Changing your perspective
“We must be willing to get rid of the life we’ve planned so as to have the life that is waiting for us.” Joseph Campbell
Following on from my comments last week on forward planning, this week I thought I would continue the discussion by sharing my favourite quote from Joseph Campbell.
To be frank, I love this quote not so much because it is unique, but because its message is a poignant reminder of the need for radical thinking at a time of year when just about everyone engages in some degree of forward planning whether they realise it or not.
Granted, a certain number of people actually do sit down with a clean piece of paper every January and write out all manner of resolutions (a few of which they even stick to), but what about everyone else?
Do these people really wander through the year without any plan at all?
While it is tempting to assume that this is the case, I would argue that it is not.
But how can this be true?
If you have ever heard the expression “failing to plan, is planning to fail” you will already have some idea where I am going with this.
To me, this quote, which is often attributed to Benjamin Franklin, conveys the notion that when we don’t actively engage in forward planning at the conscious level, we are subconsciously “choosing” not to plan. In essence we are “choosing” to remain in a passive state by allowing our subconscious to make all the decisions instead of actively taking control of our forward planning. That might be fine if you happen to have a perfect, blissful life that meets all your expectations, but what if you don’t?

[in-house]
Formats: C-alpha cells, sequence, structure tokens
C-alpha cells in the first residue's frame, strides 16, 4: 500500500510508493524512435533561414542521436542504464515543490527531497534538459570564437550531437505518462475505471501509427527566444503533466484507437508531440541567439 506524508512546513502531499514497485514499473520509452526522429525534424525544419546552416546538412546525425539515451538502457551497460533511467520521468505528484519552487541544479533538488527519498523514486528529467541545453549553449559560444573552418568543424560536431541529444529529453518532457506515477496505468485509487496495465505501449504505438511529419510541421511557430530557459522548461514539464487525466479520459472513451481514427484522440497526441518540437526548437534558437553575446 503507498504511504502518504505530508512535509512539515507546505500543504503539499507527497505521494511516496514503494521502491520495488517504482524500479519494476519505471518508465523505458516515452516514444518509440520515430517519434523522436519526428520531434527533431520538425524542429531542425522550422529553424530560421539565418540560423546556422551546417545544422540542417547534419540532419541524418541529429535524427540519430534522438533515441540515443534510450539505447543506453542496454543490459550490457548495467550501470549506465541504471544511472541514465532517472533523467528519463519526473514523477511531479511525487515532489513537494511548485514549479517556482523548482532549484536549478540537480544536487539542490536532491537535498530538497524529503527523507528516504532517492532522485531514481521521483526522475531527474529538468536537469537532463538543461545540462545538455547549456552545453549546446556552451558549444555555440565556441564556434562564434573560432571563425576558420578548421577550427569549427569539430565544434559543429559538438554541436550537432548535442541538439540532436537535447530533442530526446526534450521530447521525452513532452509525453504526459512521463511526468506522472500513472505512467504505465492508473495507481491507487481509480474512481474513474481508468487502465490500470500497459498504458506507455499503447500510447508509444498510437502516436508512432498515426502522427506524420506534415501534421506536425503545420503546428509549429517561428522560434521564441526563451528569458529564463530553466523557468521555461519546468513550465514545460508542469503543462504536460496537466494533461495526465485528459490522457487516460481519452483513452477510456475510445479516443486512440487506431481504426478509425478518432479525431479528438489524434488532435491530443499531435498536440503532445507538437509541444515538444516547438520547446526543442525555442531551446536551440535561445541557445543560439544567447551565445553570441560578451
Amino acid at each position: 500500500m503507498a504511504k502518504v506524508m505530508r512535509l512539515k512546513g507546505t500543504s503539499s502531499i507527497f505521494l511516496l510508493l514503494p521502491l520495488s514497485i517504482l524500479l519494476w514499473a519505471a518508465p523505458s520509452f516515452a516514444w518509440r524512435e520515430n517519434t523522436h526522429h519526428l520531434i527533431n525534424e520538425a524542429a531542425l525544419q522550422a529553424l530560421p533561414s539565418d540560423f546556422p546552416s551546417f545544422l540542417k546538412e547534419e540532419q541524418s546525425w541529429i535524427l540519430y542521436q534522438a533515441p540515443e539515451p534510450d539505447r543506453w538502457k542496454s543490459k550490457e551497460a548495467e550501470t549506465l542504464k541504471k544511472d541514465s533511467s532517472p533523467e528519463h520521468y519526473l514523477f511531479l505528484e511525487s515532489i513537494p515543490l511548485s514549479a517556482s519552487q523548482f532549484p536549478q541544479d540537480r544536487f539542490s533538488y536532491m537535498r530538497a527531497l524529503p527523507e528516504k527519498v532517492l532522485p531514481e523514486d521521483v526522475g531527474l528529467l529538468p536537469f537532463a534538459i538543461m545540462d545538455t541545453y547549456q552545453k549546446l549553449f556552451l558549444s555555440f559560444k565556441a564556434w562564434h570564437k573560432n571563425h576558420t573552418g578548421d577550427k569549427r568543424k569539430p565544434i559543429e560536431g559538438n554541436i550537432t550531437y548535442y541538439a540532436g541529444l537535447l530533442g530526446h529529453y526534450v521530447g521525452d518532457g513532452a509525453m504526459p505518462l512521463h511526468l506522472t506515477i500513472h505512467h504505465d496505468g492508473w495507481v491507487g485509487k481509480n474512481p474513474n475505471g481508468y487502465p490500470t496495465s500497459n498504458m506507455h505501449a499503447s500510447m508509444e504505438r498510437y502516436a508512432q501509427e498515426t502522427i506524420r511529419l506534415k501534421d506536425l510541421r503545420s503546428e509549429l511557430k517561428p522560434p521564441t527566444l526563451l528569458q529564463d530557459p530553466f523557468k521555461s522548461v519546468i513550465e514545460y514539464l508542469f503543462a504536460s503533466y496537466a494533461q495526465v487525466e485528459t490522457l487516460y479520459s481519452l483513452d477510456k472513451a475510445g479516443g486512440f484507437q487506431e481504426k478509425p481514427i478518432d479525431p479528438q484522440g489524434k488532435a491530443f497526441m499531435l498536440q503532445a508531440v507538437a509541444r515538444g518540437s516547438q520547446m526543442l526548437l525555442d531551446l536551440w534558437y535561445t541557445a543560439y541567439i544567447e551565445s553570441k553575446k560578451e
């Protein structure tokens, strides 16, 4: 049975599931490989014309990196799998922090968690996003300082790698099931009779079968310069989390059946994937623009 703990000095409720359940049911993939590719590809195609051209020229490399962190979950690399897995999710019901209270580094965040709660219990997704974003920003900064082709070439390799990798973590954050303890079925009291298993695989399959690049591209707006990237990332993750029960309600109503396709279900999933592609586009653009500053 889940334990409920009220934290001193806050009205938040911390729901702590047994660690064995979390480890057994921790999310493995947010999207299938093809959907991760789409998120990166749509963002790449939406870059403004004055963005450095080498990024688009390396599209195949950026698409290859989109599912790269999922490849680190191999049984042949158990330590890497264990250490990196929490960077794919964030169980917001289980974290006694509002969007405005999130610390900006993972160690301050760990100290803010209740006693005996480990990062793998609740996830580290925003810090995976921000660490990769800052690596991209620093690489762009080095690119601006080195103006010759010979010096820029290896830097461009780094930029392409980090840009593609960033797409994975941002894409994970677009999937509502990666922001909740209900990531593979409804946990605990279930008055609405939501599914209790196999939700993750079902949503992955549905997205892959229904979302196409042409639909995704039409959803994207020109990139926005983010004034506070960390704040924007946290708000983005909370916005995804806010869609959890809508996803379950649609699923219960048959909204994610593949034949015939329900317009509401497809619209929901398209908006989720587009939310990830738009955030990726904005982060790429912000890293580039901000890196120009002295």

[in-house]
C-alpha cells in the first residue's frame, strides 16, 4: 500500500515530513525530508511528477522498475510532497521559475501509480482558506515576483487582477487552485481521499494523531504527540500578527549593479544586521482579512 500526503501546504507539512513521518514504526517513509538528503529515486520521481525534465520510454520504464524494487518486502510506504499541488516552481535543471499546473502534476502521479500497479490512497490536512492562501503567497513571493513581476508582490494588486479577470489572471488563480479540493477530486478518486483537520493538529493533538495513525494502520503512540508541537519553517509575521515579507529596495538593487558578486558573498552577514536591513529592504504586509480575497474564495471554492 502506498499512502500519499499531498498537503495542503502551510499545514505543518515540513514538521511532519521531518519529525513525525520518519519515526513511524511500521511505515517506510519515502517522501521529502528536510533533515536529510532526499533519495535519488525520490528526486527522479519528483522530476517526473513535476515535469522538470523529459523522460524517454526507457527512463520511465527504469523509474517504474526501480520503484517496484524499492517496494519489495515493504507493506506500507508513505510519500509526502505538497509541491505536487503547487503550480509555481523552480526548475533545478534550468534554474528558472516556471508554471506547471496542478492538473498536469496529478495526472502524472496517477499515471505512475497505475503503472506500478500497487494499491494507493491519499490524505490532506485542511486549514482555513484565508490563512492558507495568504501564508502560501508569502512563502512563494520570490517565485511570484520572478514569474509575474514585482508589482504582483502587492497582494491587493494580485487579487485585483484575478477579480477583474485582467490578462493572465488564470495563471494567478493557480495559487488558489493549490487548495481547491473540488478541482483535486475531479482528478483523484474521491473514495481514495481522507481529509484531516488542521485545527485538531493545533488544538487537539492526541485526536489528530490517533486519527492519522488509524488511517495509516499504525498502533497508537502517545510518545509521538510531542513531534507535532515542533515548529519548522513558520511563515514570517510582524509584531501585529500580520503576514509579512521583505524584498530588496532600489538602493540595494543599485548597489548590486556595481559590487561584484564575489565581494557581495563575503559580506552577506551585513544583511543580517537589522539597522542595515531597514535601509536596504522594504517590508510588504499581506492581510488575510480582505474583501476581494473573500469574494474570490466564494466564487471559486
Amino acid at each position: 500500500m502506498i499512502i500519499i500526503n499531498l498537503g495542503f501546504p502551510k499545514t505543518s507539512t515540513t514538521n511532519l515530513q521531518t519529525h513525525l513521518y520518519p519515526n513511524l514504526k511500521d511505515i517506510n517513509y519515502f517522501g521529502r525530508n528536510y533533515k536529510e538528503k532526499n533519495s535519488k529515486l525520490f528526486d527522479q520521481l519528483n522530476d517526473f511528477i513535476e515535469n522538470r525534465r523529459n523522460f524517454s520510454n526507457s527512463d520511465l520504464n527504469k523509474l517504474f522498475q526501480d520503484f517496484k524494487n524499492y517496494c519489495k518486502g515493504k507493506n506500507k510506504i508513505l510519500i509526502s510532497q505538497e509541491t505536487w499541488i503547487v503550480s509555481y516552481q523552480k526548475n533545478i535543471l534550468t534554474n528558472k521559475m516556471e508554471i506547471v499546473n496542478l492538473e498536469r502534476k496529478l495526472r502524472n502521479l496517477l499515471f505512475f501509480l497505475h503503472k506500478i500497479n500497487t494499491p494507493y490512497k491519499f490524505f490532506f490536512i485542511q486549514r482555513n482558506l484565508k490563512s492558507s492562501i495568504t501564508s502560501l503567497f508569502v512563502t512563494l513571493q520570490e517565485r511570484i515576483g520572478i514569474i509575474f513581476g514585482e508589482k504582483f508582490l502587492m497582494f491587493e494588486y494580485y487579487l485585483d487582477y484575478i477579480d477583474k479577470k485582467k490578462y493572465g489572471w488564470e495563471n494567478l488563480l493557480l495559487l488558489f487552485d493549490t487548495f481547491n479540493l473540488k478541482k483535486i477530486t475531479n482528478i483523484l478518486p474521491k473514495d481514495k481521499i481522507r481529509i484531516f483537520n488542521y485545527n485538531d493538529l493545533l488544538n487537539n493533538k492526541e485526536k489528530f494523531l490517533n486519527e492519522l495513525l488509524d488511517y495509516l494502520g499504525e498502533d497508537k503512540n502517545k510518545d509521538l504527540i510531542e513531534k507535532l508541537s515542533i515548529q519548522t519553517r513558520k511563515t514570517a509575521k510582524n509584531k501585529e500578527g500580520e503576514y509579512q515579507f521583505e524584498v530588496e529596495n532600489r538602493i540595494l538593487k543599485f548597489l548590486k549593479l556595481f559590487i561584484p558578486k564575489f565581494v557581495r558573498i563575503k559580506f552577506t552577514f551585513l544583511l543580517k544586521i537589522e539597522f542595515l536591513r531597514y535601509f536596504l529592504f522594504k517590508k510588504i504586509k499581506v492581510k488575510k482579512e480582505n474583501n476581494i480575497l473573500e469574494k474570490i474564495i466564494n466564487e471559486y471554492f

What if your life is a dreary stressful empty place where the sun rarely shines and nothing seems to change?
If that’s the case, then the life that you would have to “get rid of” in order to assume the life “that is waiting for you” is a life in which you passively circle the globe from one year to the next in an endless unchanging loop, drifting from one day to the next, one year to the next, deciding nothing, planning nothing, achieving nothing.
In short, before you could actually begin to decide where you wanted to go or what you wanted to achieve in your life, you first would have to actively decide to end your own self-inflicted plan of inertia by opening yourself up to the possibility of answers to your problems existing, and more importantly to the possibility of being able to find ways to take action on those solutions.
After all, ideas without practical application are just hot air, and dreams cannot come true unless you first create space in your mind and your life to allow them to.
Robin Trimingham is the chief operating officer of The Olderhood Group Ltd and a virtual presenter, journalist, podcaster and thought leader in the fields of life transition and change management. Connect with Robin at https://www.linkedin.com/in/olderhoodgroup1/ or firstname.lastname@example.org